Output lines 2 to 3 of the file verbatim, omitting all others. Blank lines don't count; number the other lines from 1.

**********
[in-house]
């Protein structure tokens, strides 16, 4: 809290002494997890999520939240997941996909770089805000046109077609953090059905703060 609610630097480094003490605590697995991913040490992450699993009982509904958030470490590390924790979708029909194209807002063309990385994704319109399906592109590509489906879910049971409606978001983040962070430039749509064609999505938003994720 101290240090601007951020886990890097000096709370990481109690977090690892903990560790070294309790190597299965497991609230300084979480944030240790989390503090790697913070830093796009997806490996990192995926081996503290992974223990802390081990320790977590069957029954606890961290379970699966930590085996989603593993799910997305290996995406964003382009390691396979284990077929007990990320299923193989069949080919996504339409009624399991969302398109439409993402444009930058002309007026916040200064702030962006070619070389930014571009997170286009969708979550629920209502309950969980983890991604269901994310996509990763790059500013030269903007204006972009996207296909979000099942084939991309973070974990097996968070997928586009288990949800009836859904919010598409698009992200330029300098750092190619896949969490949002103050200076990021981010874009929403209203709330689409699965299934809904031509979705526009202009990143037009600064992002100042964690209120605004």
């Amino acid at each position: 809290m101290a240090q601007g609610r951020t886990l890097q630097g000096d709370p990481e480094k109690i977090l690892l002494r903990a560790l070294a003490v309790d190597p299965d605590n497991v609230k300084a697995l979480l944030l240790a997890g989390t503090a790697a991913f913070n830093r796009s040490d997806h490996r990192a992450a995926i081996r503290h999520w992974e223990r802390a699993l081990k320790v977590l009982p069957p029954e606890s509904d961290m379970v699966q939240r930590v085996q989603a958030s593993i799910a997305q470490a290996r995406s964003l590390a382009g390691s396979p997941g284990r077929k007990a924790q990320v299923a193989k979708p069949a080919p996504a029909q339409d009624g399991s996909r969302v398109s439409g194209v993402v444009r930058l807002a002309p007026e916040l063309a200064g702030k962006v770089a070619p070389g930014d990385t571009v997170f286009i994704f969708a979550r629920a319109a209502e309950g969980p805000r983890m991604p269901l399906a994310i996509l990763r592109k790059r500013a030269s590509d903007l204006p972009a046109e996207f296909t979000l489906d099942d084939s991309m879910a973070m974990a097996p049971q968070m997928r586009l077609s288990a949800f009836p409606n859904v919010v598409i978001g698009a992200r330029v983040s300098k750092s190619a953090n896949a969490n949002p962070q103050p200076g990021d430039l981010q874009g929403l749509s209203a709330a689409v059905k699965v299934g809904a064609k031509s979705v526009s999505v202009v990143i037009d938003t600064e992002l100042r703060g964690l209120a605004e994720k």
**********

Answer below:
């Protein structure tokens, strides 16, 4: 809290002494997890999520939240997941996909770089805000046109077609953090059905703060 609610630097480094003490605590697995991913040490992450699993009982509904958030470490590390924790979708029909194209807002063309990385994704319109399906592109590509489906879910049971409606978001983040962070430039749509064609999505938003994720 101290240090601007951020886990890097000096709370990481109690977090690892903990560790070294309790190597299965497991609230300084979480944030240790989390503090790697913070830093796009997806490996990192995926081996503290992974223990802390081990320790977590069957029954606890961290379970699966930590085996989603593993799910997305290996995406964003382009390691396979284990077929007990990320299923193989069949080919996504339409009624399991969302398109439409993402444009930058002309007026916040200064702030962006070619070389930014571009997170286009969708979550629920209502309950969980983890991604269901994310996509990763790059500013030269903007204006972009996207296909979000099942084939991309973070974990097996968070997928586009288990949800009836859904919010598409698009992200330029300098750092190619896949969490949002103050200076990021981010874009929403209203709330689409699965299934809904031509979705526009202009990143037009600064992002100042964690209120605004």
């Amino acid at each position: 809290m101290a240090q601007g609610r951020t886990l890097q630097g000096d709370p990481e480094k109690i977090l690892l002494r903990a560790l070294a003490v309790d190597p299965d605590n497991v609230k300084a697995l979480l944030l240790a997890g989390t503090a790697a991913f913070n830093r796009s040490d997806h490996r990192a992450a995926i081996r503290h999520w992974e223990r802390a699993l081990k320790v977590l009982p069957p029954e606890s509904d961290m379970v699966q939240r930590v085996q989603a958030s593993i799910a997305q470490a290996r995406s964003l590390a382009g390691s396979p997941g284990r077929k007990a924790q990320v299923a193989k979708p069949a080919p996504a029909q339409d009624g399991s996909r969302v398109s439409g194209v993402v444009r930058l807002a002309p007026e916040l063309a200064g702030k962006v770089a070619p070389g930014d990385t571009v997170f286009i994704f969708a979550r629920a319109a209502e309950g969980p805000r983890m991604p269901l399906a994310i996509l990763r592109k790059r500013a030269s590509d903007l204006p972009a046109e996207f296909t979000l489906d099942d084939s991309m879910a973070m974990a097996p049971q968070m997928r586009l077609s288990a949800f009836p409606n859904v919010v598409i978001g698009a992200r330029v983040s300098k750092s190619a953090n896949a969490n949002p962070q103050p200076g990021d430039l981010q874009g929403l749509s209203a709330a689409v059905k699965v299934g809904a064609k031509s979705v526009s999505v202009v990143i037009d938003t600064e992002l100042r703060g964690l209120a605004e994720k």